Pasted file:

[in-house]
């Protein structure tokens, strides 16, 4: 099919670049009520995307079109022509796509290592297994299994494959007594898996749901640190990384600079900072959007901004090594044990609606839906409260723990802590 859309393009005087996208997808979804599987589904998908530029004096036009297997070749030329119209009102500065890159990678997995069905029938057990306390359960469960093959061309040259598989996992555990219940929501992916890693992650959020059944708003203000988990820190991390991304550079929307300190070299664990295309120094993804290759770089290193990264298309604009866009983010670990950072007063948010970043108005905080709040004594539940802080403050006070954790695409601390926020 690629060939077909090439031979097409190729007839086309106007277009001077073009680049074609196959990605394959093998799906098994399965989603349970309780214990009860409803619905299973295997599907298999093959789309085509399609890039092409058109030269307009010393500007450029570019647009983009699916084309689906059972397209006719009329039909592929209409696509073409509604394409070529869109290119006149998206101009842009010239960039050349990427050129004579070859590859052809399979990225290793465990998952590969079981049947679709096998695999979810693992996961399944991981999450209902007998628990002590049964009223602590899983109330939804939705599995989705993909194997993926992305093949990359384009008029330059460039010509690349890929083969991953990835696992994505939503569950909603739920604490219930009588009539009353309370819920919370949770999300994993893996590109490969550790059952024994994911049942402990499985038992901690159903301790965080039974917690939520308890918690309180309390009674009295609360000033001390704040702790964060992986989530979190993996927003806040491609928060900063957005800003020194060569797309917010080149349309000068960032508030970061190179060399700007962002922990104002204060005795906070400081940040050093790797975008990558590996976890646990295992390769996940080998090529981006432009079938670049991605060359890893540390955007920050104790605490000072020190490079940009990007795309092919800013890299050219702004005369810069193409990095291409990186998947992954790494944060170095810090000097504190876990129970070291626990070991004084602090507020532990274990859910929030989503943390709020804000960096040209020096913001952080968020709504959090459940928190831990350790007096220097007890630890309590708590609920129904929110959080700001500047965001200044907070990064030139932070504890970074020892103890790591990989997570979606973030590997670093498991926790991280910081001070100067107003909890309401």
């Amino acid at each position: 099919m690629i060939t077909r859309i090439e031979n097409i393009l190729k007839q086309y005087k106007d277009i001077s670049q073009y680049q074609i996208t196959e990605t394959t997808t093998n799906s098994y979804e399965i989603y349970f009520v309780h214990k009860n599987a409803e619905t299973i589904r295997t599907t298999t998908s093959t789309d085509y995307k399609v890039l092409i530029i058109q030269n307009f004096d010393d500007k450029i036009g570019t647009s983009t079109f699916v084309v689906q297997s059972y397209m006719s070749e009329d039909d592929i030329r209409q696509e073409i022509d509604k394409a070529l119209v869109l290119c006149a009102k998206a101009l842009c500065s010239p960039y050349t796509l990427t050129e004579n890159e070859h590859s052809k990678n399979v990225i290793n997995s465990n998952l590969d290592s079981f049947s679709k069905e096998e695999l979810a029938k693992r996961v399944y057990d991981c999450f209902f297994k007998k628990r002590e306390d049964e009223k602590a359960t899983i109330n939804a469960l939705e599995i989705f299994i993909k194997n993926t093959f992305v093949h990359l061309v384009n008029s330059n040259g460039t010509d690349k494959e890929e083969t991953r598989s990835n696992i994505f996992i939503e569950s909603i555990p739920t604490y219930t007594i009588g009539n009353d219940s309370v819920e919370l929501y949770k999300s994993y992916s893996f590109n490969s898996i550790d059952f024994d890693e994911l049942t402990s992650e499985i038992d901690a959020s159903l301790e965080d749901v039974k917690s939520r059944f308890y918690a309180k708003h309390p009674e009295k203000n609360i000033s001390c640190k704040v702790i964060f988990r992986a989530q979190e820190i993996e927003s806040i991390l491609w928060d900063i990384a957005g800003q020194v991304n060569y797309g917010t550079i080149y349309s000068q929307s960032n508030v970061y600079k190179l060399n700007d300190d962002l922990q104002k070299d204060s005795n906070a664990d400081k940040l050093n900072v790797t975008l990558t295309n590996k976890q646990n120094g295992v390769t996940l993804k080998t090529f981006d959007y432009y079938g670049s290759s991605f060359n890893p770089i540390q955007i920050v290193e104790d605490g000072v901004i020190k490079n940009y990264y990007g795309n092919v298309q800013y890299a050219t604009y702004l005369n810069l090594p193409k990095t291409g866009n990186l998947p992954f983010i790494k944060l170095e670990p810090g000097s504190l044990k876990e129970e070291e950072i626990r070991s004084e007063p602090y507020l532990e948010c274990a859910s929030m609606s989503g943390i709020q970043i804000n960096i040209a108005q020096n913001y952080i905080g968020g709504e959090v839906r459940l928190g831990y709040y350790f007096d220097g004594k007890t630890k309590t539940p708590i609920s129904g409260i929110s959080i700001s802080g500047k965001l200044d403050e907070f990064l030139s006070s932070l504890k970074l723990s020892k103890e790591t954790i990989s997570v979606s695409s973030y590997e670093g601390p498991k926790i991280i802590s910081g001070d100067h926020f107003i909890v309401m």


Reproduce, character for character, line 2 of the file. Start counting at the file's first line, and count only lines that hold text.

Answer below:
């Protein structure tokens, strides 16, 4: 099919670049009520995307079109022509796509290592297994299994494959007594898996749901640190990384600079900072959007901004090594044990609606839906409260723990802590 859309393009005087996208997808979804599987589904998908530029004096036009297997070749030329119209009102500065890159990678997995069905029938057990306390359960469960093959061309040259598989996992555990219940929501992916890693992650959020059944708003203000988990820190991390991304550079929307300190070299664990295309120094993804290759770089290193990264298309604009866009983010670990950072007063948010970043108005905080709040004594539940802080403050006070954790695409601390926020 690629060939077909090439031979097409190729007839086309106007277009001077073009680049074609196959990605394959093998799906098994399965989603349970309780214990009860409803619905299973295997599907298999093959789309085509399609890039092409058109030269307009010393500007450029570019647009983009699916084309689906059972397209006719009329039909592929209409696509073409509604394409070529869109290119006149998206101009842009010239960039050349990427050129004579070859590859052809399979990225290793465990998952590969079981049947679709096998695999979810693992996961399944991981999450209902007998628990002590049964009223602590899983109330939804939705599995989705993909194997993926992305093949990359384009008029330059460039010509690349890929083969991953990835696992994505939503569950909603739920604490219930009588009539009353309370819920919370949770999300994993893996590109490969550790059952024994994911049942402990499985038992901690159903301790965080039974917690939520308890918690309180309390009674009295609360000033001390704040702790964060992986989530979190993996927003806040491609928060900063957005800003020194060569797309917010080149349309000068960032508030970061190179060399700007962002922990104002204060005795906070400081940040050093790797975008990558590996976890646990295992390769996940080998090529981006432009079938670049991605060359890893540390955007920050104790605490000072020190490079940009990007795309092919800013890299050219702004005369810069193409990095291409990186998947992954790494944060170095810090000097504190876990129970070291626990070991004084602090507020532990274990859910929030989503943390709020804000960096040209020096913001952080968020709504959090459940928190831990350790007096220097007890630890309590708590609920129904929110959080700001500047965001200044907070990064030139932070504890970074020892103890790591990989997570979606973030590997670093498991926790991280910081001070100067107003909890309401």